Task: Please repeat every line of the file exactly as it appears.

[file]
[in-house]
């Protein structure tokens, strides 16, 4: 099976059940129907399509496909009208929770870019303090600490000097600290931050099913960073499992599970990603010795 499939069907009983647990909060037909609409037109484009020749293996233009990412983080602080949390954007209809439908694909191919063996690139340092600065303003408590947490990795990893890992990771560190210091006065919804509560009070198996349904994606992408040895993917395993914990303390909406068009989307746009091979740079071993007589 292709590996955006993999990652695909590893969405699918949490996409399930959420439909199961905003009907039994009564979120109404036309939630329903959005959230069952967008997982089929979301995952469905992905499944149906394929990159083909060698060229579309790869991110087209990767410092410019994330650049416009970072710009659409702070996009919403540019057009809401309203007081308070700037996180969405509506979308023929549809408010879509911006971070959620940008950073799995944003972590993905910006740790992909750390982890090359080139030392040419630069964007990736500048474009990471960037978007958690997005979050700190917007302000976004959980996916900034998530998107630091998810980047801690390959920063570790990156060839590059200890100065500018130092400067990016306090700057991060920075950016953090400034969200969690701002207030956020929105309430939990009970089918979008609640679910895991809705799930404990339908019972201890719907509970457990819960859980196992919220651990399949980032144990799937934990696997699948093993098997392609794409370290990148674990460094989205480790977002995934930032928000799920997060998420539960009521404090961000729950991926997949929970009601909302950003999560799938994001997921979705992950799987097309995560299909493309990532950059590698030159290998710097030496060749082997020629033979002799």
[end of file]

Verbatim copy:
[in-house]
């Protein structure tokens, strides 16, 4: 099976059940129907399509496909009208929770870019303090600490000097600290931050099913960073499992599970990603010795 499939069907009983647990909060037909609409037109484009020749293996233009990412983080602080949390954007209809439908694909191919063996690139340092600065303003408590947490990795990893890992990771560190210091006065919804509560009070198996349904994606992408040895993917395993914990303390909406068009989307746009091979740079071993007589 292709590996955006993999990652695909590893969405699918949490996409399930959420439909199961905003009907039994009564979120109404036309939630329903959005959230069952967008997982089929979301995952469905992905499944149906394929990159083909060698060229579309790869991110087209990767410092410019994330650049416009970072710009659409702070996009919403540019057009809401309203007081308070700037996180969405509506979308023929549809408010879509911006971070959620940008950073799995944003972590993905910006740790992909750390982890090359080139030392040419630069964007990736500048474009990471960037978007958690997005979050700190917007302000976004959980996916900034998530998107630091998810980047801690390959920063570790990156060839590059200890100065500018130092400067990016306090700057991060920075950016953090400034969200969690701002207030956020929105309430939990009970089918979008609640679910895991809705799930404990339908019972201890719907509970457990819960859980196992919220651990399949980032144990799937934990696997699948093993098997392609794409370290990148674990460094989205480790977002995934930032928000799920997060998420539960009521404090961000729950991926997949929970009601909302950003999560799938994001997921979705992950799987097309995560299909493309990532950059590698030159290998710097030496060749082997020629033979002799």